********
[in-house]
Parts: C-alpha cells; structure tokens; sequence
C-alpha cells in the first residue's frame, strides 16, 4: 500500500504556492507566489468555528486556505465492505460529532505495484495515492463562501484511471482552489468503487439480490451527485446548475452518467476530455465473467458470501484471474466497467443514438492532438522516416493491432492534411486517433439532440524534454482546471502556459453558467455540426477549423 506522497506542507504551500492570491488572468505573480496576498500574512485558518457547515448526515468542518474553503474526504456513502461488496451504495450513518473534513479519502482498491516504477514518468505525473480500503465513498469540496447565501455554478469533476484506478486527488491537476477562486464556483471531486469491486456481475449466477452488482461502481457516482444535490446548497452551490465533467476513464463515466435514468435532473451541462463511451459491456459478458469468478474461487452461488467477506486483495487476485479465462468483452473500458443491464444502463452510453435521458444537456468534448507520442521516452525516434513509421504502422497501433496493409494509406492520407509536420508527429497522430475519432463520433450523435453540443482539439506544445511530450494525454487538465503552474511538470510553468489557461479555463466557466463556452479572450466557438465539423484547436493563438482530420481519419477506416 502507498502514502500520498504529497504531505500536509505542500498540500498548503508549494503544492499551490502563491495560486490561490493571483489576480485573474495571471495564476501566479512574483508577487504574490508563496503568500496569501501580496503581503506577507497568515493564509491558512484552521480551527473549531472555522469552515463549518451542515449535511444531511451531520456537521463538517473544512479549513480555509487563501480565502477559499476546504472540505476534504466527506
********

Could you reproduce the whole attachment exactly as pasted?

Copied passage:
[in-house]
Parts: C-alpha cells; structure tokens; sequence
C-alpha cells in the first residue's frame, strides 16, 4: 500500500504556492507566489468555528486556505465492505460529532505495484495515492463562501484511471482552489468503487439480490451527485446548475452518467476530455465473467458470501484471474466497467443514438492532438522516416493491432492534411486517433439532440524534454482546471502556459453558467455540426477549423 506522497506542507504551500492570491488572468505573480496576498500574512485558518457547515448526515468542518474553503474526504456513502461488496451504495450513518473534513479519502482498491516504477514518468505525473480500503465513498469540496447565501455554478469533476484506478486527488491537476477562486464556483471531486469491486456481475449466477452488482461502481457516482444535490446548497452551490465533467476513464463515466435514468435532473451541462463511451459491456459478458469468478474461487452461488467477506486483495487476485479465462468483452473500458443491464444502463452510453435521458444537456468534448507520442521516452525516434513509421504502422497501433496493409494509406492520407509536420508527429497522430475519432463520433450523435453540443482539439506544445511530450494525454487538465503552474511538470510553468489557461479555463466557466463556452479572450466557438465539423484547436493563438482530420481519419477506416 502507498502514502500520498504529497504531505500536509505542500498540500498548503508549494503544492499551490502563491495560486490561490493571483489576480485573474495571471495564476501566479512574483508577487504574490508563496503568500496569501501580496503581503506577507497568515493564509491558512484552521480551527473549531472555522469552515463549518451542515449535511444531511451531520456537521463538517473544512479549513480555509487563501480565502477559499476546504472540505476534504466527506